You can't go wrong in St. John, the place is great, local, and not touristy like St. Thomas. If you want a beer, go see St. John's Brewer's, they make a half decent pale ale... well atleast it's cold... seriously it is pretty good. Make sure you try to meet Kevin, he is one of the brewers and a really cool guy for conversation and to drink a beer with.
Enjoy your trip. Pura vida- Mateo
PS pass on any travel knowledge you pick up when you get back, travel-karma always comes around

9:45 p.m. on May 2, 2008 (EDT)
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Competivefingerpainter, thanks for the info regarding your experience on St.John.

It sounds like you used taxi service vs. car/scooter rental. Is it a problem parking at the various "trailheads"? If +$10/fare are typical for taxi and probably needing a taxi at least twice daily car/scooter rental may be a reasonable option. Any memories of rental rates? . Trying weight the costs, convience of car/scooter rental vs. taxi service. Based on the Cinnamon Bay Campground map there is taxi stand area and a parking lot (assumed for campers?).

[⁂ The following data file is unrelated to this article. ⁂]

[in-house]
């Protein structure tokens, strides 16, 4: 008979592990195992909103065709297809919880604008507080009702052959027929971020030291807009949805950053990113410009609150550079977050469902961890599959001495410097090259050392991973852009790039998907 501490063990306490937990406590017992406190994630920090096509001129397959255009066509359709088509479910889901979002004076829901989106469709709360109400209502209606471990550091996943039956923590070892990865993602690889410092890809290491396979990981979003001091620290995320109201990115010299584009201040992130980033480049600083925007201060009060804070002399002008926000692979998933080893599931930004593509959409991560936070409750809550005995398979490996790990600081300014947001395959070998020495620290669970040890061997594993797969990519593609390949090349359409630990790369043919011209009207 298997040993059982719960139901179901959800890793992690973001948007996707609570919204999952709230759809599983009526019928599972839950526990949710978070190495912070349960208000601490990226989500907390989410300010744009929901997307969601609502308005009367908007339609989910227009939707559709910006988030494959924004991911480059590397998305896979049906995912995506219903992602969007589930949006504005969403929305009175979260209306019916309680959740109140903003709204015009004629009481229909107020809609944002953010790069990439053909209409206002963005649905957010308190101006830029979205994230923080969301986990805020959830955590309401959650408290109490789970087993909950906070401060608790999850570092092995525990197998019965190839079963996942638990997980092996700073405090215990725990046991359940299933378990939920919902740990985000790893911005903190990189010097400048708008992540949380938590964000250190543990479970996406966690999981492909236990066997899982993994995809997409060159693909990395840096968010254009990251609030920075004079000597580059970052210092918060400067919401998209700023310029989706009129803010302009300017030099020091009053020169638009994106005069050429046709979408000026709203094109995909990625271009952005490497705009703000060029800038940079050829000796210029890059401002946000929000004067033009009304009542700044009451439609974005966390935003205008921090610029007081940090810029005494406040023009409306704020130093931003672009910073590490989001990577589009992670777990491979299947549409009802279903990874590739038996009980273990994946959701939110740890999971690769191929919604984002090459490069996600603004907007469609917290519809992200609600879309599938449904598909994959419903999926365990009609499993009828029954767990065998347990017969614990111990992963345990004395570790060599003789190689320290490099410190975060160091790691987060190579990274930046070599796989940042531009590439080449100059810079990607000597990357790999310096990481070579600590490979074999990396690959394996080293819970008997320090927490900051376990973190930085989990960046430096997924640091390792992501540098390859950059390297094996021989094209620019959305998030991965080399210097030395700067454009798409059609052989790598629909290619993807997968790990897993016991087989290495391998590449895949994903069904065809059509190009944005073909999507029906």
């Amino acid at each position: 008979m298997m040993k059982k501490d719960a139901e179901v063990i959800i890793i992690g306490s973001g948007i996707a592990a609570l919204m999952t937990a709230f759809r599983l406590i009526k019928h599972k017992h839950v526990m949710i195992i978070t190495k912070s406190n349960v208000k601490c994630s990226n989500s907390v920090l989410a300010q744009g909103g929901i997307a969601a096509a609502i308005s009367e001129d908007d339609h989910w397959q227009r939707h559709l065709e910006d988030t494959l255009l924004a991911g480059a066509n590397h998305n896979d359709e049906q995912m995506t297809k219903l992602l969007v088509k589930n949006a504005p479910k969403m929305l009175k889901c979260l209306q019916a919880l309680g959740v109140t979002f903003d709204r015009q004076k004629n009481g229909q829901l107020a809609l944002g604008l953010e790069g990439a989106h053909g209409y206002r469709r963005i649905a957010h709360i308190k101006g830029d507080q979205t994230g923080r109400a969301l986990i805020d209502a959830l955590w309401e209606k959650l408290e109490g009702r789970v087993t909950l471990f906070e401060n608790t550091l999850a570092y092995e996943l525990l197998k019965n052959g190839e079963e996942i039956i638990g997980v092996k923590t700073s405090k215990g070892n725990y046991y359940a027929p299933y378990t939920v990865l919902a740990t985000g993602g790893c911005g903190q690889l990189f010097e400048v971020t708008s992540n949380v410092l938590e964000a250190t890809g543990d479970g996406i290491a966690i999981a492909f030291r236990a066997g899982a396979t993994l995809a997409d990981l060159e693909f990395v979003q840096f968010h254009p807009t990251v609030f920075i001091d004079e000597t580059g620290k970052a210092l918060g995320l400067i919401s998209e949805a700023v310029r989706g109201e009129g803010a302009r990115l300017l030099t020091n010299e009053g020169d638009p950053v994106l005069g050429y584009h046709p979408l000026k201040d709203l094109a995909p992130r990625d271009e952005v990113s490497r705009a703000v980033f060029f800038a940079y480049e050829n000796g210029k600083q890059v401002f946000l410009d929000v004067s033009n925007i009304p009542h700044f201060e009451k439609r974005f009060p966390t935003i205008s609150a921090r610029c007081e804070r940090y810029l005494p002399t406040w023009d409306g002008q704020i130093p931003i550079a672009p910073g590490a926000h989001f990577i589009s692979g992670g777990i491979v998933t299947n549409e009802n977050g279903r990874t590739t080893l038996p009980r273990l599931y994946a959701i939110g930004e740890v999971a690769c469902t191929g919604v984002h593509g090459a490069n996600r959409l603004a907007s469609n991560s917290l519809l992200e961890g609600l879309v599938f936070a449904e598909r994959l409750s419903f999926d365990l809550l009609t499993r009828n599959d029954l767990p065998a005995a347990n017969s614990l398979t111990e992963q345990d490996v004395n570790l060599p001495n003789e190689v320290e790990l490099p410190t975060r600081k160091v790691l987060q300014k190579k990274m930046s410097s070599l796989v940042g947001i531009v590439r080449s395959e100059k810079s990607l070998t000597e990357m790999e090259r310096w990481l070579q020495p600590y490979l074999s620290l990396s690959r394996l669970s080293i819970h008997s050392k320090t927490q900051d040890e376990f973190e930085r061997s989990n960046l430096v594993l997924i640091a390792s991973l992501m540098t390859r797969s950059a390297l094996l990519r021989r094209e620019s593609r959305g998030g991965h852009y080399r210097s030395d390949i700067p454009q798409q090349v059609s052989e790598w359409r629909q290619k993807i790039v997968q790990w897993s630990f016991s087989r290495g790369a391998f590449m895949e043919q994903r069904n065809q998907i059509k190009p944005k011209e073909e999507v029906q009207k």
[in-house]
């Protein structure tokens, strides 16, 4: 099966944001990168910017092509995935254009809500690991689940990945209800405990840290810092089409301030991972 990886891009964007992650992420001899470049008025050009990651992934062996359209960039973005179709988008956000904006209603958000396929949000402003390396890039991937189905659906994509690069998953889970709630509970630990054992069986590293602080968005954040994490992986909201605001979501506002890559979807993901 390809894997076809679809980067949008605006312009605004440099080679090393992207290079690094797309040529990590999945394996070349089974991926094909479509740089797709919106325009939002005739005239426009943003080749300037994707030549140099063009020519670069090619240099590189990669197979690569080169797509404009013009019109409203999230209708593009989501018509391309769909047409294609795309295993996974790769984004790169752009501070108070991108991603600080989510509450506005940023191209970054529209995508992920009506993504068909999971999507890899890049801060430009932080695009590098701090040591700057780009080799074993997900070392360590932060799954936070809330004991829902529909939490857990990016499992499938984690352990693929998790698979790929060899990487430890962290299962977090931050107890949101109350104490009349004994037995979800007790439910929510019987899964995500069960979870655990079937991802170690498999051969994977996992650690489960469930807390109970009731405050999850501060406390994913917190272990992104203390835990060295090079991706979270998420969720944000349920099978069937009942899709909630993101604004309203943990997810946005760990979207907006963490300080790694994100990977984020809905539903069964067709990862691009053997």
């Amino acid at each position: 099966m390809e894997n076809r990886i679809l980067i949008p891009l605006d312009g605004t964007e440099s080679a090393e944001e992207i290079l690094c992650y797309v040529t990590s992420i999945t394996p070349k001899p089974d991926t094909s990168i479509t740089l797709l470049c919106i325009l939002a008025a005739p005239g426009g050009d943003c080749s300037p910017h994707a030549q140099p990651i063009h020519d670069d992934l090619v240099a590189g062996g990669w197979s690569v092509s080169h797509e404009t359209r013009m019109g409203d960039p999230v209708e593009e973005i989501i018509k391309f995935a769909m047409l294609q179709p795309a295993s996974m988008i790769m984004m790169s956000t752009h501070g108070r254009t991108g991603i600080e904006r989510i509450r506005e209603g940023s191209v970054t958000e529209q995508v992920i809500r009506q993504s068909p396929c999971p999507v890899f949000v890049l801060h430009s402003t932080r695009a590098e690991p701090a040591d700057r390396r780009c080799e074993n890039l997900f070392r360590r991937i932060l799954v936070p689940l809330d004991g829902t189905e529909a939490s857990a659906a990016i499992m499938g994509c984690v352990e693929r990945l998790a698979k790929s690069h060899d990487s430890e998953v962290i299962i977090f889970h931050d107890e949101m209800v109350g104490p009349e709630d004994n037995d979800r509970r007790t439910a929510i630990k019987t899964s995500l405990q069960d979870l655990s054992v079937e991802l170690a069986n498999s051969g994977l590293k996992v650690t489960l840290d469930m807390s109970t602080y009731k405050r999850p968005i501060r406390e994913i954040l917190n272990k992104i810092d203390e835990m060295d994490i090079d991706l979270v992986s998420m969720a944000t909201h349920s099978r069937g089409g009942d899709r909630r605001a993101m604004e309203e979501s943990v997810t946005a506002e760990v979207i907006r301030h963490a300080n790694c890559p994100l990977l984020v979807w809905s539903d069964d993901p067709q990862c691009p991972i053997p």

Outside of StJohn Brewers any other recommendations for drinks and food. Food plans are basically to eat breakfast at camp, bag/trail or street vendor for lunch and preferably the simple local places for supper most nights.

I'm a newbie hammock camper. Needed to replace the tent. The Hennesey Hammocks for solo trips on paper looks to be a better option than my old bivy/tarp routine. So I upgraded to a hammock and said no to a new tent. Only problem would be the need of couple properly spaced trees. Any idea if would be possible to hang a hammock at any of the bare-sites at Cinnamon Bay? Nice to know that the bare-sites are rough/rocky. No hammock then the tent/cottages are the option to go with. Found out that Cinnamon Bay Campgrounds are closed during the month of September. Right now plans are for either Big Island Hawaii or St. John in late Oct, - early Nov.

9:13 a.m. on May 5, 2008 (EDT)